Chinese and US Presidents Xi Jinping and Barack Obama's first summit appears to have been successful with accords reached on cyber security and military-to-military communication.
Perhaps the most interesting joint pledge, however, is to build, in the words of Xi, a "new model of co-operation" between the two nations. As the Chinese President elaborated, "China and the United States must find a new path ... one that is different from the inevitable confrontation and conflict between the major countries of the past".
Xi's emphasis on this subject reflects, in significant part, the critical mission he has inherited to enhance China's image in the world. The central challenge he faces here is that China's soft power - its ability to win the hearts and minds of other nations and influence their governments through attraction rather than coercion or payment - has lagged far behind its hard power built on its growing economic and military might.
This soft power deficit could prove a headache for the Chinese President, for there is increasing international concern, suspicion and even outright hostility as China's international role expands. In the US, for example, public favourability toward China fell by over one fifth in one year recently - to 40 per cent in 2012 from 51 per cent in 2011, according to Pew Global Research Projects.
At a time of continued economic uncertainty in the US, issues such as China's alleged currency manipulation, the large size of the US trade deficit with China and the large US financial debt held by China, not to mention alleged Chinese cybersecurity attacks on US interests, has taken its toll on US public opinion.
In Japan, meanwhile, public favourability toward China fell from 34 per cent to 15 per cent between 2012 and 2011, according to Pew. With Japanese distrust of China growing, Tokyo is actively strengthening its diplomatic alliances, particularly with Washington, as it seeks to balance Beijing's growing economic and military strength.
In this context, Xi rightly recognises the need for better diplomacy and communications to enable stronger international understanding and appreciation of the country. His summit with Obama was thus an unprecedented opportunity to begin the journey to repair China's global reputation.
What must China do, post the summit, if it is to succeed in this journey during Xi's presidency?
In the short term, Xi now needs to follow-up on its ambition to build an enhanced relationship with the US, and re-start a broader process of addressing growing foreign concerns about the country's intentions as a nascent super power. Here, the President will need to double-down on long-standing Chinese pledges of securing a harmonious, peaceful transition as China rises, and being a responsible stakeholder in the international system.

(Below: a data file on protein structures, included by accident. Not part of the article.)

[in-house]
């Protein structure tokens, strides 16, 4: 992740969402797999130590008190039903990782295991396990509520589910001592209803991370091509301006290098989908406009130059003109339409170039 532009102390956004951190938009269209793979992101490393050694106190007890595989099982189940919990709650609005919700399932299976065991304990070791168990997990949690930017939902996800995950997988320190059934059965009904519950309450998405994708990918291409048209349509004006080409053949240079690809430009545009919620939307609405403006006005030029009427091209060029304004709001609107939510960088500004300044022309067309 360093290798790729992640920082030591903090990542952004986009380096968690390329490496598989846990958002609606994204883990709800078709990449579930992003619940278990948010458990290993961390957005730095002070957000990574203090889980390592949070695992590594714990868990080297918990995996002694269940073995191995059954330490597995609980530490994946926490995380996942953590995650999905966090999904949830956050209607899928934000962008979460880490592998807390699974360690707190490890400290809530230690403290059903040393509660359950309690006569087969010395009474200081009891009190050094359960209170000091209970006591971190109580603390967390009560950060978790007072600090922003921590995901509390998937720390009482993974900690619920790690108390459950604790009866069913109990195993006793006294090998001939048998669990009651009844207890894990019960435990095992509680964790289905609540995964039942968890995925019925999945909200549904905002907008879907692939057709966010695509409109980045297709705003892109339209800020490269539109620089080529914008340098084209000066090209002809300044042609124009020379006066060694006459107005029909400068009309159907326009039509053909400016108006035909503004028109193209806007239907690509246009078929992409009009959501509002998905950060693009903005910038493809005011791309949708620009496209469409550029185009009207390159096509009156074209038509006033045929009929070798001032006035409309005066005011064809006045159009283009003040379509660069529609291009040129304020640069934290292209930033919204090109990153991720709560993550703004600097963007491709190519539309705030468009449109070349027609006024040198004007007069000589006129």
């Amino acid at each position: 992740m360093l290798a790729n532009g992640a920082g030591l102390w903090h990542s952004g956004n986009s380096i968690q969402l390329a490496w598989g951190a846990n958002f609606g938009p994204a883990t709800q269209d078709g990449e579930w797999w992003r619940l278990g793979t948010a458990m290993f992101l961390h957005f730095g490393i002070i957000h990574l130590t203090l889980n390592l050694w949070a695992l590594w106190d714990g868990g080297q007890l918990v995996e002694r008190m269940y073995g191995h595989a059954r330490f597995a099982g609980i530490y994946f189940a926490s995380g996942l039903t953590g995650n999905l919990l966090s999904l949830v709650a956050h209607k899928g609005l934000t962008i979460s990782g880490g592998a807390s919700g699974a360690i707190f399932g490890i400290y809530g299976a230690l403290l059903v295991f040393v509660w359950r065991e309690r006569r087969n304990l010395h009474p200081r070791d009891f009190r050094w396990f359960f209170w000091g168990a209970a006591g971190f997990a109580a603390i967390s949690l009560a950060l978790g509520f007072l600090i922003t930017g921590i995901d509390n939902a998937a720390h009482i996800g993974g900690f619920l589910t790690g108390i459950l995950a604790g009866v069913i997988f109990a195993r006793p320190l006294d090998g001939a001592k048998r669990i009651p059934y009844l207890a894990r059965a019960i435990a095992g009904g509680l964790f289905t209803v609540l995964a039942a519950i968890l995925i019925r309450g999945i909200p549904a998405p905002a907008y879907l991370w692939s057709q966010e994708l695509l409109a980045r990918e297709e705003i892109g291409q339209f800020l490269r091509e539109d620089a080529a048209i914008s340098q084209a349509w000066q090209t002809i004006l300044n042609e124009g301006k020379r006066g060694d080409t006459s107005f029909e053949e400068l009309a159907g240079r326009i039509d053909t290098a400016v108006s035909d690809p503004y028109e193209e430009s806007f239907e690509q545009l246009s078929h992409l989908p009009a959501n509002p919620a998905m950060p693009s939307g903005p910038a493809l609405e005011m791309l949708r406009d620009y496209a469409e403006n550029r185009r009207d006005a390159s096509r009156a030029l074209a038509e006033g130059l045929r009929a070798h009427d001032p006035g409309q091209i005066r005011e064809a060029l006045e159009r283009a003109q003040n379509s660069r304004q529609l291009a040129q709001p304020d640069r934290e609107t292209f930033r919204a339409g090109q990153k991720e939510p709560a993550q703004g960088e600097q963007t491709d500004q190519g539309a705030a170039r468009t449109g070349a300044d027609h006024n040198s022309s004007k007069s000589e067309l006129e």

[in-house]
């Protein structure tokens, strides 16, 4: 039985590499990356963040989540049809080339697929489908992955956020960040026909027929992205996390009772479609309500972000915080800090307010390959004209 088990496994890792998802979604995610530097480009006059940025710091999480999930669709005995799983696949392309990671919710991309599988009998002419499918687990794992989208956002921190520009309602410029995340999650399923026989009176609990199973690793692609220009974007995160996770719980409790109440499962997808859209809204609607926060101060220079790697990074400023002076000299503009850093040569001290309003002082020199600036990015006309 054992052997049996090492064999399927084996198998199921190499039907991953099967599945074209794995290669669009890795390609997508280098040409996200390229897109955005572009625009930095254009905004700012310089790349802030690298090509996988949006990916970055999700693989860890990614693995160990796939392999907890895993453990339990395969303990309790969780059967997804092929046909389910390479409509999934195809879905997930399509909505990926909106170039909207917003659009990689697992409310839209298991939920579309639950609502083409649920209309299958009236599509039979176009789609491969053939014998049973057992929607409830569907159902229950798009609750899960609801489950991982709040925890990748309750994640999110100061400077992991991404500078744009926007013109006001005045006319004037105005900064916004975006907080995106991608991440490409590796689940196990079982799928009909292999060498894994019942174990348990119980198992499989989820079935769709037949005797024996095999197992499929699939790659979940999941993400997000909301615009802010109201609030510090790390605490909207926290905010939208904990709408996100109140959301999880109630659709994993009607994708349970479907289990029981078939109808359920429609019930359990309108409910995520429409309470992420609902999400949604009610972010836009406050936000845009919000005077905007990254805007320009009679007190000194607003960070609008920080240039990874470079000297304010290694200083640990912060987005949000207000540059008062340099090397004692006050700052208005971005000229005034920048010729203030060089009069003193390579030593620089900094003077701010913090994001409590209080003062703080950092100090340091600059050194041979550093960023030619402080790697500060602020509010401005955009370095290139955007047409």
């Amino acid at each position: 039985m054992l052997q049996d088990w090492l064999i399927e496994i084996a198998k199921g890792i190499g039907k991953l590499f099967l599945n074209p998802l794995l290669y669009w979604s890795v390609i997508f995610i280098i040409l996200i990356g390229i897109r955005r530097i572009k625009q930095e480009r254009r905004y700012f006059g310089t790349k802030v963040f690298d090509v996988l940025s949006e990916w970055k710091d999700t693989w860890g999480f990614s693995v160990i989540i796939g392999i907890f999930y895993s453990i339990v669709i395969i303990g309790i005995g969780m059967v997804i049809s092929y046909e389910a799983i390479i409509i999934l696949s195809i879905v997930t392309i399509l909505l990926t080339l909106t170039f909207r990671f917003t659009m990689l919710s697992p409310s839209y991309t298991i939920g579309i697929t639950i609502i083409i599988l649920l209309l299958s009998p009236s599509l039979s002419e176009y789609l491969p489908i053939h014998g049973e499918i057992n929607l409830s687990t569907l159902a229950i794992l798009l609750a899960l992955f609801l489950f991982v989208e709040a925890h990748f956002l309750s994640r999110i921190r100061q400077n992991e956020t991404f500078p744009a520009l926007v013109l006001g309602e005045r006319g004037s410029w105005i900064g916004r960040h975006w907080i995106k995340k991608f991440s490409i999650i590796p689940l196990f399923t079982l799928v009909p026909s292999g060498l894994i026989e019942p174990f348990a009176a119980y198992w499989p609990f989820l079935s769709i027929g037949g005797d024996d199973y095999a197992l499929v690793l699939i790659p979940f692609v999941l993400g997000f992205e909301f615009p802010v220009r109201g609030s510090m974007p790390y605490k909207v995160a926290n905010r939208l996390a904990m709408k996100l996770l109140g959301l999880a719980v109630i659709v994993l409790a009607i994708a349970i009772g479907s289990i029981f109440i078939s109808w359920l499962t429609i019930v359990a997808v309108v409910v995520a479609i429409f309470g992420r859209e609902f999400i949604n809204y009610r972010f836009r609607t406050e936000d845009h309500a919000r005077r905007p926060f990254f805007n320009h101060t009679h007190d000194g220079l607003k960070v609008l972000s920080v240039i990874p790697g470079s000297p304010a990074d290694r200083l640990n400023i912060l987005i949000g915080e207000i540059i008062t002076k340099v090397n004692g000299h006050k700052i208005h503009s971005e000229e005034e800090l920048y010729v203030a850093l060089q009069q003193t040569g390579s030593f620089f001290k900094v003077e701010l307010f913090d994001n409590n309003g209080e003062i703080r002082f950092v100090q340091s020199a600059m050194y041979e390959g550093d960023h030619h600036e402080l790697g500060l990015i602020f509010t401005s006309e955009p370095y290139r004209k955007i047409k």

Beyond this summit, there is a huge forward agenda for China to tackle that will require commitment to meaningful reform during Xi's presidency. If this happens, China will be able to potentially secure significantly more dividends from the sizeable sums of money it already spends on foreign charm offensives.
Perhaps the most difficult issue to be addressed is the sometimes yawning gap between China's attractive culture and traditions and modern achievements such as its scientific progress (admired by many foreigners and a significant source of soft power), and the Communist regime's domestic actions.
This requires commitment to political change, transparency and concrete steps towards democratisation - and matching these words to deeds. Much of the international community is unlikely to welcome China as a peaceful, responsible world power if Beijing regularly clamps down on Chinese citizens seeking reform.
A second issue to address is that, traditionally, there has been too little emphasis from China on public diplomacy efforts to reach out directly to foreign publics. Instead, Beijing has often placed emphasis, especially in Africa and the Middle East, on improving working relationships with strategically important governments through assistance programmes that may not always serve the interest of local peoples.
This is changing. China has rapidly developed public diplomacy skills and policies. But more change is urgently needed if hearts and minds are to be won across the world.
Perhaps the biggest reform necessary for Xi is reducing the role of the state, which still initiates most of China's public diplomacy. The central problem is that the communications of state-driven public diplomacy often lack legitimacy and credibility. One solution is expanding the numbers of individuals and non-state groups - including from civil society networks, diaspora communities, student and academic groups and business networks - involved in public diplomacy.
The challenges ahead are wide-ranging and deep-seated, and will require far more than one summit to overcome. Indeed, enhancing China's reputation is a generational task that will require sustained investment and significant reform, during Xi's presidency.
Andrew Hammond is an associate partner at ReputationInc. He was formerly a UK Government special adviser.